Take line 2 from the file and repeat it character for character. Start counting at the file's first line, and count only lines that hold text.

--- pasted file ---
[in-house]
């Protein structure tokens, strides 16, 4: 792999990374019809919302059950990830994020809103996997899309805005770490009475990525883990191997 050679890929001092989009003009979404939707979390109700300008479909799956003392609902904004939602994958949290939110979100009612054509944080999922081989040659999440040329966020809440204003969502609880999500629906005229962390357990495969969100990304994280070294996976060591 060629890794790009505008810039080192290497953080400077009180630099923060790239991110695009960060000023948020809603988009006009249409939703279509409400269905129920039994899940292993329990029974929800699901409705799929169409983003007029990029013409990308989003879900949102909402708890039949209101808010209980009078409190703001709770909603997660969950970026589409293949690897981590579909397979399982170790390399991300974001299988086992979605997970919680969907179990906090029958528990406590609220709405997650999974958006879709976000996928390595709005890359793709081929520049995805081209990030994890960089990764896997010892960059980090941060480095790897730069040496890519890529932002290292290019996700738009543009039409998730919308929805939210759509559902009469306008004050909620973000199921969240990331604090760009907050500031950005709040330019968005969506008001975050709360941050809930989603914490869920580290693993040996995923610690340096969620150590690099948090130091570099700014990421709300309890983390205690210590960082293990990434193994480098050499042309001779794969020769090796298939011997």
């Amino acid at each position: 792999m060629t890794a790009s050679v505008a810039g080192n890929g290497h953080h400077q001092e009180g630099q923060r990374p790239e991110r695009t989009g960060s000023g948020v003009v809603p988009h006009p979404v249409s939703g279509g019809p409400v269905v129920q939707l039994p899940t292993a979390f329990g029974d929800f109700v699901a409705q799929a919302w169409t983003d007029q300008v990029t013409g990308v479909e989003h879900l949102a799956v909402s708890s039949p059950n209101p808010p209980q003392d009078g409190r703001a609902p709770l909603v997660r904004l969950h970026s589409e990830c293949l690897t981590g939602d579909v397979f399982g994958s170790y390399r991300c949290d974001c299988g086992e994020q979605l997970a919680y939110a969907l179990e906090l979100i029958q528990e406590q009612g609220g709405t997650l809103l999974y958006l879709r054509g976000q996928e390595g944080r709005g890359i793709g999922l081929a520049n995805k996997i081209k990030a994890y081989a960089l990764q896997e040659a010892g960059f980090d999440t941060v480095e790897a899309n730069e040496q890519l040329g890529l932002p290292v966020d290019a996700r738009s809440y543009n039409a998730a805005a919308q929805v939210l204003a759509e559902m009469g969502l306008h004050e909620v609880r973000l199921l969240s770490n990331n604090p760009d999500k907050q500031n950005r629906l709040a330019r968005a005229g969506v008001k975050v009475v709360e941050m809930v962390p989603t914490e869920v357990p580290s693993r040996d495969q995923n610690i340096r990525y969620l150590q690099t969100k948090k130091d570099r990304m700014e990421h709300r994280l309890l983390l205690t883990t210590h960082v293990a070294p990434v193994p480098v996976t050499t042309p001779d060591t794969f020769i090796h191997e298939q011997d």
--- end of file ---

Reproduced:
């Protein structure tokens, strides 16, 4: 792999990374019809919302059950990830994020809103996997899309805005770490009475990525883990191997 050679890929001092989009003009979404939707979390109700300008479909799956003392609902904004939602994958949290939110979100009612054509944080999922081989040659999440040329966020809440204003969502609880999500629906005229962390357990495969969100990304994280070294996976060591 060629890794790009505008810039080192290497953080400077009180630099923060790239991110695009960060000023948020809603988009006009249409939703279509409400269905129920039994899940292993329990029974929800699901409705799929169409983003007029990029013409990308989003879900949102909402708890039949209101808010209980009078409190703001709770909603997660969950970026589409293949690897981590579909397979399982170790390399991300974001299988086992979605997970919680969907179990906090029958528990406590609220709405997650999974958006879709976000996928390595709005890359793709081929520049995805081209990030994890960089990764896997010892960059980090941060480095790897730069040496890519890529932002290292290019996700738009543009039409998730919308929805939210759509559902009469306008004050909620973000199921969240990331604090760009907050500031950005709040330019968005969506008001975050709360941050809930989603914490869920580290693993040996995923610690340096969620150590690099948090130091570099700014990421709300309890983390205690210590960082293990990434193994480098050499042309001779794969020769090796298939011997």